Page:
Background and research methods
The Scottish Government is becoming responsible for some of the benefits previously delivered by the Department for Work and Pensions. As part of the work to prepare for this change, the Scottish Government set up the Social Security Experience Panels. The Experience Panels are made up of over 2,400 people from across Scotland who have recent experience of at least one of the benefits being devolved to Scotland.
The Scottish Government is working with Experience Panel members to design a new social security system that works for the people of Scotland, based on the principles of dignity, fairness and respect.
To deliver the benefits devolved to Scotland, the Scottish Government have established Social Security Scotland ('the agency') who will be responsible for administering Scotland's new social security system. As part of the creation of the new agency, we have worked with Experience Panel members to understand their views on telephony and how we can make it easy to call the agency.
This report details the key themes which emerged from a survey which took place in July and August 2018. The research considered:
- Respondent's reasons for wanting to call the agency, and how we can make calling the agency easy;
- What should happen if phone lines are busy, waiting times and how long calls should last; and
- Respondent's views on automated messages.
Respondents were recruited from the Scottish Government Experience Panels (2,456 people). All Experience Panel members were invited to take part in the survey.
The Social Security Experience Panels are a longitudinal research project. The panels are made up of volunteers from the Scottish population who have experience of at least one of the benefits that will be devolved to Scotland. The results of this work should be regarded as being reflective of the experience and views of the respondents only, and are not indicative of the wider Scottish population. The number of responses for the survey was small and this should be kept in mind when considering the results. Percentages are given only to give a broad sense of the balance of opinion across respondents.
All 2,456 Experience Panel members were invited to take part in the survey. Participation in Experience Panels research is optional, and in this case 161 people chose to complete the survey (a response rate of 6.55 per cent).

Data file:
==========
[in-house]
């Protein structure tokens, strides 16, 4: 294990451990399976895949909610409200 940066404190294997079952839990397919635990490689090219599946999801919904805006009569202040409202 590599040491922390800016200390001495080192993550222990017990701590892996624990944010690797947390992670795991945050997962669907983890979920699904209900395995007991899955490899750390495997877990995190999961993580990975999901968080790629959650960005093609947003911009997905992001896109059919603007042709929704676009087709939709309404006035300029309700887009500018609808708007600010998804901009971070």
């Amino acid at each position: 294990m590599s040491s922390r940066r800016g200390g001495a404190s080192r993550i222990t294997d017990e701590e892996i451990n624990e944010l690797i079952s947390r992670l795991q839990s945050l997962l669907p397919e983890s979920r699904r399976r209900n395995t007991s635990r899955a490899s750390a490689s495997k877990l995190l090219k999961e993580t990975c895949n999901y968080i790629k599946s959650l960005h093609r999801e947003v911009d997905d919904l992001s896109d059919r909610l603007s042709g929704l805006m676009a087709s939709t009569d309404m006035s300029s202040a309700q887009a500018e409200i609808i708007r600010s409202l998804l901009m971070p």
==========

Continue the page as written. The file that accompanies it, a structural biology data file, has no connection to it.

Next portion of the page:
This information was added to information from the 'About Your Benefits and You' and 'Social Security Experience Panels: Who is in the panels and their experiences so far' surveys. The data collected in these surveys was linked to the information supplied by respondents of this survey as part of the longitudinal data set for this project.
Almost four in ten survey respondents identified as 'man or boy' (39 per cent) and over six in ten (62 per cent) as 'woman or girl'.
Table 1: Gender of survey respondents (n=130)
|Man or boy||39|
|Woman or girl||62|
Over eight in ten survey respondents were aged 45 or over (85 per cent) with just over one in ten aged between 25 and 44 (15 per cent). No survey respondents were under the age of 25 or over the age of 79.
Table 2: Age of survey respondents (n=132)
|25 – 44||15|
|45 – 59||46|
|60 – 79||39|
|80 or over||0|
Over 85 per cent of survey respondents considered themselves to have a disability or long term health condition:
Table 3: Disability status of survey respondents (n=132)
Almost two thirds of survey respondents (63 per cent) had a physical disability. More than half of respondents also reported having chronic pain (58 per cent) or another type of long term health condition (65 per cent). Around one in ten respondents had a severe hearing impairment (12 per cent) and/or a severe visual impairment (10 per cent). Less than one in ten respondents (9 per cent) had a learning disability:
Table 4: Disability types of survey respondents (n=128-132)
|Has a physical disability||63|
|Has chronic pain||58|
|Has a mental health condition||32|
|Has a severe hearing impairment||12|
|Has a severe visual impairment||10|
|Has a learning disability||9|
|Has another kind of disability or long term health condition||65|
Almost half of survey respondents was a carer for a friend or family member
(45 per cent):
Table 5: Caring status of survey respondents (n=128)
|Not a carer||54|
|Prefer not to say||1|
Survey respondents most commonly cared for an adult friend or relative
(31 per cent), but almost one in four (24 per cent) was a carer due to old age:
Table 6: Who do survey respondents care for (n=132)
|Person who they care for||%|
|Cares for an adult||31|
|Cares for a child||11|
|Carer due to old age||24|
Survey respondents took part from thirty of the thirty-two local authorities, with the majority living in an urban area (66 per cent).
Table 7: Location of survey respondents (n=132)
|Prefer not to say||11|
Survey respondents who took part had experience of claiming a wide range of benefits. The most common benefits claimed by survey respondents were Disability Living Allowance (69 per cent) and Personal Independence Payment (67 per cent). The least common benefits claimed were Funeral Expenses and Sure Start Maternity Grant.
Table 8: Respondents benefit experience (n=132)
|Disability Living Allowance||69|
|Personal Independence Payment||67|
|Winter Fuel Payment||34|
|Cold Weather Payment||31|
|Discretionary Housing Payments||21|
|Scottish Welfare Fund||19|
|Severe Disablement Allowance||15|
|Industrial Injuries Disability Benefit||- -|
|Funeral Expenses||- -|
|Sure Start Maternity Grant||- -|
More detailed demographic information on the Experience Panels as a whole can be found in Social Security Experience Panels: Who is in the panels and their experiences so far (Scottish Government, 2018).